originally posted by Steven P. Wickstrom
When I was about five years old when my family went to a train museum. This was a big event for me because I loved trains. At the age of five, I could identify and name almost every car of a freight train. Taking a ride in a passenger train was a big treat. So you can imagine my excitement of being taken to railroad museum. It was probably the highlight of my five years of existence.
Everything went fine until I saw the bright red caboose. Even as a five year old, I knew that the caboose was the most important part of the train. That was where the conductor sat and kept track of every car in the freight train. The crew could sit up in the cupola and watch the train as it traveled down the tracks. It was more temptation than I could resist.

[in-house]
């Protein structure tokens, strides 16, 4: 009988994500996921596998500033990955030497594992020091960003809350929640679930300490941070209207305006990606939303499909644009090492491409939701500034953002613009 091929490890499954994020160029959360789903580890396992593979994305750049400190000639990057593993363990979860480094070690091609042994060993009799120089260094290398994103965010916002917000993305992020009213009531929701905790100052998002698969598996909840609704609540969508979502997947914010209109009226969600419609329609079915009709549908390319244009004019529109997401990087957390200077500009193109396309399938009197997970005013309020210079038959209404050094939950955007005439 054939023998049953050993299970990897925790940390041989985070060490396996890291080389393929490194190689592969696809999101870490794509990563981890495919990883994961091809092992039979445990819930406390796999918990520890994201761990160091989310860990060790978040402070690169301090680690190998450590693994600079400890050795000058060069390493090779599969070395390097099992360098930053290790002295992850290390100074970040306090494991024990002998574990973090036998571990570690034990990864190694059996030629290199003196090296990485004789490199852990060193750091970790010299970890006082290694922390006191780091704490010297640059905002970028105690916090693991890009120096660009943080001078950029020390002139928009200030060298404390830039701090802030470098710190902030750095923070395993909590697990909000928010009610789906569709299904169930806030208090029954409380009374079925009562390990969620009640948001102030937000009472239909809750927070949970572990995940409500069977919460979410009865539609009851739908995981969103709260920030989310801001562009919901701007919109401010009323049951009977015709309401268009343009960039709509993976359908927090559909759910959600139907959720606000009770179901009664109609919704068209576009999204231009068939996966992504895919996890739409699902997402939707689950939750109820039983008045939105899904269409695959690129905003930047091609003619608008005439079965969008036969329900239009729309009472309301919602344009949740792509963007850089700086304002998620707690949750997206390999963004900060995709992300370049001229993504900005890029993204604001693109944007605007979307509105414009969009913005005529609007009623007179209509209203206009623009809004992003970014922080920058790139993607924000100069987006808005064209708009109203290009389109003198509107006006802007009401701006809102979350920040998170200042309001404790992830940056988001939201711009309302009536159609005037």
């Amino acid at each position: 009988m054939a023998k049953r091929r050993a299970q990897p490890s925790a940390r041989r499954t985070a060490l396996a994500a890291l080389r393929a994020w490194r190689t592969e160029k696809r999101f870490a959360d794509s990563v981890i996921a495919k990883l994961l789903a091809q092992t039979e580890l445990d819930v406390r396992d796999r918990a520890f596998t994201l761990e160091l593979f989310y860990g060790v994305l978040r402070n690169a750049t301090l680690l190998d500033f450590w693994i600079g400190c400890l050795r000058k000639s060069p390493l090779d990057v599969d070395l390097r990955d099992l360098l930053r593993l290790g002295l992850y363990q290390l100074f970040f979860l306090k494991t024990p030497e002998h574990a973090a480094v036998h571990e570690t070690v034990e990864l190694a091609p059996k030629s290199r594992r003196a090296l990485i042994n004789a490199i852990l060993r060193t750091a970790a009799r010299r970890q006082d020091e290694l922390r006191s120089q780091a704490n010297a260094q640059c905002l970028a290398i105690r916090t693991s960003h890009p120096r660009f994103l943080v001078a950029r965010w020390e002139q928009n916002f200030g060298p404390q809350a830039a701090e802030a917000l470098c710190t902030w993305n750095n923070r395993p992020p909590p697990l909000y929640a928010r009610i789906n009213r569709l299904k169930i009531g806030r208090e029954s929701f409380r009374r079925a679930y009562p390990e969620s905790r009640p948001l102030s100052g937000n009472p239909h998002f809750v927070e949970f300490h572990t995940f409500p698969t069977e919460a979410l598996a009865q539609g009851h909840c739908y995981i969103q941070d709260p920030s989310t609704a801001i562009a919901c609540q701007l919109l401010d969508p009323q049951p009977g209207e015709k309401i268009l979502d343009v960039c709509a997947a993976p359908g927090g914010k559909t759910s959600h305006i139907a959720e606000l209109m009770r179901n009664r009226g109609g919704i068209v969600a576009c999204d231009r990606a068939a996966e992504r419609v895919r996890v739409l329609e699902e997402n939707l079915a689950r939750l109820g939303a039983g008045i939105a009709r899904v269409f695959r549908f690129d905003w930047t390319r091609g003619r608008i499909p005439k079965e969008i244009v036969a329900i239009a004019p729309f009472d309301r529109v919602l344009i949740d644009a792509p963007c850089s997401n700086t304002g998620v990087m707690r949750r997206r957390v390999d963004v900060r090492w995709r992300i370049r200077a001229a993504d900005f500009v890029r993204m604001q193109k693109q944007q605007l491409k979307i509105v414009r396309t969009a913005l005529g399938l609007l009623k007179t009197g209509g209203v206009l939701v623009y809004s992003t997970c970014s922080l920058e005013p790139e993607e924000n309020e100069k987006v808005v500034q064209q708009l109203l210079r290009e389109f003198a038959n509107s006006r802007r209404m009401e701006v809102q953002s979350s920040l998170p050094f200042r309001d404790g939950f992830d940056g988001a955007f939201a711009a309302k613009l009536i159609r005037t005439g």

The first indication that my parents had that I was no longer with them came when a lady next to them gasped. She pointed at the caboose and wondered aloud whose little boy it was that was standing on the roof. My parents knew who it was before they even looked. There I was, standing proudly on top of the caboose. I was in a problem of my own making, and I didn’t even realize it.